Office of Science and Technology Policy (OSTP) Director John Holdren issued a scientific integrity memo
to the heads of administration departments and agencies on December 17. While the scientific community and others will welcome many parts of the memorandum, the following excerpt on promoting professional development of government scientists is especially welcome to ASA because of the integral role government scientists play in ASA governance:
"Allow full participation in professional or scholarly societies, committees, task forces and other specialized bodies of professional societies, including removing barriers for serving as officers or on governing boards of such societies."
With ASA’s practice of having a president and vice-president from the government sector every three years (with presidents and vice-presidents from academia and industry completing the cycle), the ASA Nominating Committee has reported difficulty in securing candidates from the government sector. Such restrictions can also apply to service in ASA sections, chapters and committees. The reasons vary from such service not being allowed to requiring the person to use personal leave time for the professional society service. The widely varying policies across agencies are partially influenced by differing interpretations of a criminal statute (18 U.S.C. §208) regarding business with private organizations where financial conflicts of interest might arise.
From ASA’s point of view, the restrictions are a hindrance because it is important for the professional needs of federal scientists be directly represented in ASA governance and because ASA would benefit from the perspective of federal scientists.
Joining with AAAS, the Ornithological Council, the Wildlife Society and the Society for Conservation Biology, ASA had meetings at OSTP, the Office of Government Ethics and the Office of Personnel Management (OPM) requesting a government-wide set of standards to guide federal employee participation on the boards of scientific professional societies and a legislative or regulatory measure to 18 allowing service on the scientific professional society boards.
To make our case, the groups cited the potential to raise the profile of a federal scientist’s department/agency as place for high-quality, cutting-edge research, thereby helping to recruit scientists to federal service. We also noted the converse, that current restrictions could dissuade the best scientists from entering federal service because of the role professional society governance can play in helping one advance professional stature. We also pointed out OPM’s Research Grade Evaluation Guide listing “invitations to address or to assume a leadership role in national professional organizations and associated committees” as a highest level factor for its evaluation system grading criteria.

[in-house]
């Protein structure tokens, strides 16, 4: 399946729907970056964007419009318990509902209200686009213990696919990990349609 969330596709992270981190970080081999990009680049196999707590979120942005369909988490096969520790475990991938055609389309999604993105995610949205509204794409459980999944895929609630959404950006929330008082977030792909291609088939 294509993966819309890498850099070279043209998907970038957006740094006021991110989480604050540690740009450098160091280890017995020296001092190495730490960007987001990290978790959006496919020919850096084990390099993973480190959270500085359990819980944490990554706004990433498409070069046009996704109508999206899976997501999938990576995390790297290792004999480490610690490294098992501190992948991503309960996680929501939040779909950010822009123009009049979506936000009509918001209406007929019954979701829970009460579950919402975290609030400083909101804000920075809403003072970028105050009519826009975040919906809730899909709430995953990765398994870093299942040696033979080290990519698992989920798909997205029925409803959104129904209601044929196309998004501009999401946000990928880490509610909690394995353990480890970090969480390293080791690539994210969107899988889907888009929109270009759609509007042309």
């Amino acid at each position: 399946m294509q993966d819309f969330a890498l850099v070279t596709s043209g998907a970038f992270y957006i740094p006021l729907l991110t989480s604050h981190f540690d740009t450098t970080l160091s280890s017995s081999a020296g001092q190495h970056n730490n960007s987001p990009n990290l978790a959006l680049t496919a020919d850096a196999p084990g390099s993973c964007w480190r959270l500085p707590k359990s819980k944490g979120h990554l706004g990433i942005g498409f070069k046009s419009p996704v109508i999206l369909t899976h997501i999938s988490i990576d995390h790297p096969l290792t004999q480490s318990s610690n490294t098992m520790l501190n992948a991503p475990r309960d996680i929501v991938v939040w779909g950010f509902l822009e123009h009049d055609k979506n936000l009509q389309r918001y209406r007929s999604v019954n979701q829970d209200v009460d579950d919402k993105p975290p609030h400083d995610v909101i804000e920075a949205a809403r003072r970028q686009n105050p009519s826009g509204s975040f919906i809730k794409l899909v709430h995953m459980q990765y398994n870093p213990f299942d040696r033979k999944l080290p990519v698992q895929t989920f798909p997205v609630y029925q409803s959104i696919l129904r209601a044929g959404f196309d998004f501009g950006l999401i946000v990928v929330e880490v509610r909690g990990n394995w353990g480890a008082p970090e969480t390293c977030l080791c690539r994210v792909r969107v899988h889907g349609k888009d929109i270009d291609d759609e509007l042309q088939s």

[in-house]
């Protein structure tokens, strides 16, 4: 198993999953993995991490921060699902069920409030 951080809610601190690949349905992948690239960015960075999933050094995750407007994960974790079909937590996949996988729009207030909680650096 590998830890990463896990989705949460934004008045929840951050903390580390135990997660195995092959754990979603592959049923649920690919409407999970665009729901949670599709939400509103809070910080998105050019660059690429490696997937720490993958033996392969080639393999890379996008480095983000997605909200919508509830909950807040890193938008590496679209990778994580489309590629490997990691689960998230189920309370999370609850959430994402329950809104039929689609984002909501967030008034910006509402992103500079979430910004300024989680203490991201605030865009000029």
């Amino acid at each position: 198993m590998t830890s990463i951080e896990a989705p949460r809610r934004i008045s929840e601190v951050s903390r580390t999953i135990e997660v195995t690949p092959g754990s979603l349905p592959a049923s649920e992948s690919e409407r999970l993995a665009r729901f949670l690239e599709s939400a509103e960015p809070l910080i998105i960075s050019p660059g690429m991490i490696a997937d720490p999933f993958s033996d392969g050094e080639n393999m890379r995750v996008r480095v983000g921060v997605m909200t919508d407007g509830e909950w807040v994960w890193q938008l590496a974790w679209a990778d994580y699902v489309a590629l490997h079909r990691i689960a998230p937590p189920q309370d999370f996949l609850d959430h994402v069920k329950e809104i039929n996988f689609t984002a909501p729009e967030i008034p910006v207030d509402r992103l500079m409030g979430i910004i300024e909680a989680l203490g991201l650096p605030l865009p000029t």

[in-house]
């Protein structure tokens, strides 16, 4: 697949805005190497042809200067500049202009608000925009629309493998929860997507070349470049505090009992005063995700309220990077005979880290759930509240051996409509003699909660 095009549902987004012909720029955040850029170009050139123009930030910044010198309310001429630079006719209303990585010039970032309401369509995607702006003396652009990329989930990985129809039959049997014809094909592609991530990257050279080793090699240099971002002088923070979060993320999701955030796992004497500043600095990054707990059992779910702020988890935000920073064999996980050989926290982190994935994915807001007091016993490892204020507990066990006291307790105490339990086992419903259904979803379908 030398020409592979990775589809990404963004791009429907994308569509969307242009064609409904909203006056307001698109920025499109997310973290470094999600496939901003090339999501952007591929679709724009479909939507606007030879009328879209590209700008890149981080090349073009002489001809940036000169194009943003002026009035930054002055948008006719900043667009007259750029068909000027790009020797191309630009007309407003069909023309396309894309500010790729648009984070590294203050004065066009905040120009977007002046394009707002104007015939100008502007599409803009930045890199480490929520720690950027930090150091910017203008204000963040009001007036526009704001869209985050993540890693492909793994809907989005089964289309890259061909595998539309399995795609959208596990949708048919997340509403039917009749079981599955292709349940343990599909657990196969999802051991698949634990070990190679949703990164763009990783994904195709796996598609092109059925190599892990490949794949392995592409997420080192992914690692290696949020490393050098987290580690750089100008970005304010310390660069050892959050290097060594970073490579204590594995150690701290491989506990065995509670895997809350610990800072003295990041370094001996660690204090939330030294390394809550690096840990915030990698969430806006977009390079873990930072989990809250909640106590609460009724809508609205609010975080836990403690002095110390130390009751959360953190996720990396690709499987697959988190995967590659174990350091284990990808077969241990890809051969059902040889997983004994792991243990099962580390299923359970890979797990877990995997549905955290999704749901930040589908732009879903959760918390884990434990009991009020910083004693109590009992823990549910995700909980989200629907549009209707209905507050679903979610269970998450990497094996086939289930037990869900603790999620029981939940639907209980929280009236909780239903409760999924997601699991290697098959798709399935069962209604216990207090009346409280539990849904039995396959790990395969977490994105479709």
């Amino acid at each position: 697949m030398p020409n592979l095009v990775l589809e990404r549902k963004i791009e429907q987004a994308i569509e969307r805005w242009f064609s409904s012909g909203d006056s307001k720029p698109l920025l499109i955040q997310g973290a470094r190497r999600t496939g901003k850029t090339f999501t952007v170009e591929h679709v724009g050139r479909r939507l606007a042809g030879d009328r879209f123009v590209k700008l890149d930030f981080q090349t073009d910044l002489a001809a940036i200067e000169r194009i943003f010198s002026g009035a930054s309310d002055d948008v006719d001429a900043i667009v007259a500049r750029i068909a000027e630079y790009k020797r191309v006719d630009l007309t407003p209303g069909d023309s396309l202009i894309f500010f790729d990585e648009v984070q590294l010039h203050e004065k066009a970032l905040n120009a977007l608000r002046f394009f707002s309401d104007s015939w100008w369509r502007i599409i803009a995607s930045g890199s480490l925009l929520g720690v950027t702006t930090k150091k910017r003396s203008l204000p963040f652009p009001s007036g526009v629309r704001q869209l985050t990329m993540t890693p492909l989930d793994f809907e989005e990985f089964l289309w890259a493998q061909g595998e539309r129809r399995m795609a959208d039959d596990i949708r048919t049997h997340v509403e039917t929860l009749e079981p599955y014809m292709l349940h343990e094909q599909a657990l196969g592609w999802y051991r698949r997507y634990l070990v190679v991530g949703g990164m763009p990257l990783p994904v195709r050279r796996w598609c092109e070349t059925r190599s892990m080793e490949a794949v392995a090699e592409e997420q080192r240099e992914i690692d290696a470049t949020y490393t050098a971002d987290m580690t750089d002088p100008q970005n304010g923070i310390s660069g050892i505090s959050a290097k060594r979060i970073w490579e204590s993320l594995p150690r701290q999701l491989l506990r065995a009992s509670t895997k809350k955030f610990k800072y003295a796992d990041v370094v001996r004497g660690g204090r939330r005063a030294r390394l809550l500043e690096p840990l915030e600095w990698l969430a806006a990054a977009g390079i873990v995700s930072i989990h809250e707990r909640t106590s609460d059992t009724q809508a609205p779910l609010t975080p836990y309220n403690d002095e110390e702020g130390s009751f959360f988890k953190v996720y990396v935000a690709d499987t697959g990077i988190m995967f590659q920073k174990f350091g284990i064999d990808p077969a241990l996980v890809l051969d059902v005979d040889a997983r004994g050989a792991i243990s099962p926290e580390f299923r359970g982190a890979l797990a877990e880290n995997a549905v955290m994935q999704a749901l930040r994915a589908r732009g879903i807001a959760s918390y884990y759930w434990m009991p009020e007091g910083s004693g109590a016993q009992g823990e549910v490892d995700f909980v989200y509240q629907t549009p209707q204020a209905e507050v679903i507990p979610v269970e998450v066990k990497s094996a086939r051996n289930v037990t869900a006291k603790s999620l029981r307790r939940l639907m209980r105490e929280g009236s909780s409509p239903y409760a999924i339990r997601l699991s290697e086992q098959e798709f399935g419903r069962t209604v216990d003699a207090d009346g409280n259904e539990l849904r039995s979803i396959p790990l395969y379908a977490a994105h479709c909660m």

Recognizing the important ethical issues, the groups also cited the current practice of government scientists to excuse themselves from any professional society discussion where a possible conflict of interest could apply.
Holdren’s memo, which was a follow up to Obama’s Presidential Memorandum on Scientific Integrity
from March 9, 2009, is but a first step. A regulatory or legislative fix to U.S.C §208, on which we understand the Office of Personnel Management and Office of Government Ethics are working, is still an objective. Government agencies must also review and change their respective policies regarding government scientists serving in scientific professional society leadership.
I invite ASA Members to join the Science Policy Group in the ASA Community. I will send members of this group updates on ASA science policy actions, notifications of new blogs, and ask for input on ASA science policy activities.
[2/2: Here are some related links to this piece: